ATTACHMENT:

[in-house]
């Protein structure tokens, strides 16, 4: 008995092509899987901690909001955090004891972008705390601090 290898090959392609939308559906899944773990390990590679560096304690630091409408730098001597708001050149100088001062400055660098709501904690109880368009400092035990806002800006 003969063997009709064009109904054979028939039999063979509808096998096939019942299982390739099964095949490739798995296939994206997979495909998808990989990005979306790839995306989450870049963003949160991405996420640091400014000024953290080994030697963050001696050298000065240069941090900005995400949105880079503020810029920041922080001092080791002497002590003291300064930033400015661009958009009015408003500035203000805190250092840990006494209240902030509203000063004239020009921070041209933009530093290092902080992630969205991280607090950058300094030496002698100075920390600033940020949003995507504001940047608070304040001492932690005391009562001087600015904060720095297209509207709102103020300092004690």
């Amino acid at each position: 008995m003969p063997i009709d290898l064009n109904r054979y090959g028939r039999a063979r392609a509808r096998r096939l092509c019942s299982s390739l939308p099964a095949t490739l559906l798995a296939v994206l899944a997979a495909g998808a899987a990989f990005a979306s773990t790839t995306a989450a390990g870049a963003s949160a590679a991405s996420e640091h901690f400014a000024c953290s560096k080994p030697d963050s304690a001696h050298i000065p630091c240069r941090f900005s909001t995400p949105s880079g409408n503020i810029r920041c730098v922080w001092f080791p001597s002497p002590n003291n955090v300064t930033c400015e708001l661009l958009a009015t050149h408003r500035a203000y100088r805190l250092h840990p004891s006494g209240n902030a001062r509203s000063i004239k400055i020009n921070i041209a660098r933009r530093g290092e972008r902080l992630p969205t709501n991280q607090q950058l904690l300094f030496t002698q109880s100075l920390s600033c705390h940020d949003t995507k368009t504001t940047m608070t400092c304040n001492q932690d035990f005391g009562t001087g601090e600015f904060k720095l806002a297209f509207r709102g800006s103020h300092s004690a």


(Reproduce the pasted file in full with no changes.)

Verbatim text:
[in-house]
């Protein structure tokens, strides 16, 4: 008995092509899987901690909001955090004891972008705390601090 290898090959392609939308559906899944773990390990590679560096304690630091409408730098001597708001050149100088001062400055660098709501904690109880368009400092035990806002800006 003969063997009709064009109904054979028939039999063979509808096998096939019942299982390739099964095949490739798995296939994206997979495909998808990989990005979306790839995306989450870049963003949160991405996420640091400014000024953290080994030697963050001696050298000065240069941090900005995400949105880079503020810029920041922080001092080791002497002590003291300064930033400015661009958009009015408003500035203000805190250092840990006494209240902030509203000063004239020009921070041209933009530093290092902080992630969205991280607090950058300094030496002698100075920390600033940020949003995507504001940047608070304040001492932690005391009562001087600015904060720095297209509207709102103020300092004690």
């Amino acid at each position: 008995m003969p063997i009709d290898l064009n109904r054979y090959g028939r039999a063979r392609a509808r096998r096939l092509c019942s299982s390739l939308p099964a095949t490739l559906l798995a296939v994206l899944a997979a495909g998808a899987a990989f990005a979306s773990t790839t995306a989450a390990g870049a963003s949160a590679a991405s996420e640091h901690f400014a000024c953290s560096k080994p030697d963050s304690a001696h050298i000065p630091c240069r941090f900005s909001t995400p949105s880079g409408n503020i810029r920041c730098v922080w001092f080791p001597s002497p002590n003291n955090v300064t930033c400015e708001l661009l958009a009015t050149h408003r500035a203000y100088r805190l250092h840990p004891s006494g209240n902030a001062r509203s000063i004239k400055i020009n921070i041209a660098r933009r530093g290092e972008r902080l992630p969205t709501n991280q607090q950058l904690l300094f030496t002698q109880s100075l920390s600033c705390h940020d949003t995507k368009t504001t940047m608070t400092c304040n001492q932690d035990f005391g009562t001087g601090e600015f904060k720095l806002a297209f509207r709102g800006s103020h300092s004690a």